Michael Kruger on What 21st-Century Christians Can Learn from 2nd-Century ChristiansOtis Rodgers September 12, 2019 7 Comments
– [Michael Kruger] So I’ve just recently
finished a book on Christianity in the second century. It’s called,
Christianity at the Crossroads:How the Second Century Shaped the Future
of the Church. And it’s been a fascinating journey into the world of the second
century and what Christians were dealing with during that time period.
It’s a really unique time period. Christianity was, for the first time,
standing on its own two feet without the help of a living apostle to guide them.
They were, in one sense, like a newborn just learning to walk and figuring out
their way. And one of the things that’s interesting about the second century is
how hostile the environment was that they were in. Christians were getting pressure
from all sides. The movement was small, it was fragile, it was shaky and from a
human perspective, it wasn’t at all clear that they were going to make it. Now, of
course, from a divine perspective, it was clear the church was going to make it.
From a human perspective, it wasn’t at all clear the second-century church
was going to even survive at all. And as we look back on that, there’s so
many lessons that we can learn today. One of the things the second century
Christians found themselves facing is just being social misfits. They didn’t belong.
They didn’t connect with any particular cultural identity. They seemed out of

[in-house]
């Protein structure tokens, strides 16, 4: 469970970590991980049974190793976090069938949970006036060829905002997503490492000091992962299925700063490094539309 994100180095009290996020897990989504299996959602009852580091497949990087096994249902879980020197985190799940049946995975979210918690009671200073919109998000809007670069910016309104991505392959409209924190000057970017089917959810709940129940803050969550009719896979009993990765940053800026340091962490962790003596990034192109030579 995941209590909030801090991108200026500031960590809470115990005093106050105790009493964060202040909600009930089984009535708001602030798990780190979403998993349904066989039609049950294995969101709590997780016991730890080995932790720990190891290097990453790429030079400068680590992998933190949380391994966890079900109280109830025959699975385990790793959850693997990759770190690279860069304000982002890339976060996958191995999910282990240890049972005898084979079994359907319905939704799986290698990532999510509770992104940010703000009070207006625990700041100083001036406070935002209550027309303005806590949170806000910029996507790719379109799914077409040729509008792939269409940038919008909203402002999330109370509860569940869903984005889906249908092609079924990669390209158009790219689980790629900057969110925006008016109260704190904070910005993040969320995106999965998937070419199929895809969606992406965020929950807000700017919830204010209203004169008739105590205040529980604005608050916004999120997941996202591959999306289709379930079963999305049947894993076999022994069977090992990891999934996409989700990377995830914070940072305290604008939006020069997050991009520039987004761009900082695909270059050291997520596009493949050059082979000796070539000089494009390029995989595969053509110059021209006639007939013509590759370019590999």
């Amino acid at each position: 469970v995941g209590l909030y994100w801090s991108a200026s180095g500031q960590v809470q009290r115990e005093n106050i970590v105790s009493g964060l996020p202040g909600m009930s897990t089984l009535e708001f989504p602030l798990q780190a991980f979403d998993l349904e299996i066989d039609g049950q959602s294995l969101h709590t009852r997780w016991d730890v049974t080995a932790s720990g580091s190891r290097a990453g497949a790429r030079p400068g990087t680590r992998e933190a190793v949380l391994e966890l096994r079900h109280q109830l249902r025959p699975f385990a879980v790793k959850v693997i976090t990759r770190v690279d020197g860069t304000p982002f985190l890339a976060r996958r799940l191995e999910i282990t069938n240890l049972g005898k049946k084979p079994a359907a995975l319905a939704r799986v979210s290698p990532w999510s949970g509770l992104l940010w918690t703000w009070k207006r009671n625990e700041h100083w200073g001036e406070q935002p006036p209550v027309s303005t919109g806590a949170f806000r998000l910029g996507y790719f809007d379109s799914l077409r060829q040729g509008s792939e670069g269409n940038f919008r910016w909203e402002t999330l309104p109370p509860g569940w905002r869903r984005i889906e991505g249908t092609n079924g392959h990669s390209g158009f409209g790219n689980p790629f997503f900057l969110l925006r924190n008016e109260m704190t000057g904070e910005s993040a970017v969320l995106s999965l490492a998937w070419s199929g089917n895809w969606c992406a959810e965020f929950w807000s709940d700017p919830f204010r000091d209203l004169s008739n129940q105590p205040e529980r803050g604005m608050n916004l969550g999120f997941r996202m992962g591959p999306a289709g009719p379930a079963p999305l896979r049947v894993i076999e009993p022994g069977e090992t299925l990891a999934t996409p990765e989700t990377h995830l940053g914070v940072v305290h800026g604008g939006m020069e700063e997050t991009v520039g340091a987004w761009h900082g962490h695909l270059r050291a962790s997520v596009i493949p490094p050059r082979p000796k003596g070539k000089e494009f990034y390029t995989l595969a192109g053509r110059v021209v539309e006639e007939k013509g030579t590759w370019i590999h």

place. And I think anyone living in the 21st century today can relate to that.
They just feel like they don’t fit, they don’t belong, they don’t feel like
this is their home and that’s something that second-century Christians really felt
and we can recover that a little bit today and remember that we’re not alone when we
feel that way. Another lesson I think that we can take away from the second century
is this idea of how to handle persecution and resistance. The second-century
Christians really faced a ton of resistance both legal and political on
the one hand and intellectual on the other and they handled it with grace and
dignity. They persevered through many, many trials and persecutions. And
the number one thing they did in the second century as they faced that
persecution is they did not give in. In other words, they did not worship the
Greco-Roman gods like the culture wanted and that’s a great lesson for today,
just to be reminded that our culture today wants us to bow down to all kinds of idols.
And Christians can just say, “No, we worship Jesus and Jesus alone,” just like
the Christians did in the second century. One other final thing I’ll mention that I
think is a takeaway from the second century is how much they were committed
to Scripture. They were known as a “bookish religion.” They were guided by
a text and were very textually centered. In fact, so much so that the Greco-Roman
culture around them didn’t really know what to do with Christianity because it
didn’t even look like any religion they ever saw. It looked more like a
philosophy. That idea of being a bookish textually centered religion was a stunning
thing in the ancient world and we need to make sure we don’t ever lose that in
the modern day, that we always put Scripture number one, first is our
ultimate authority in everything and that we are focused on that as
the guide to everything we do.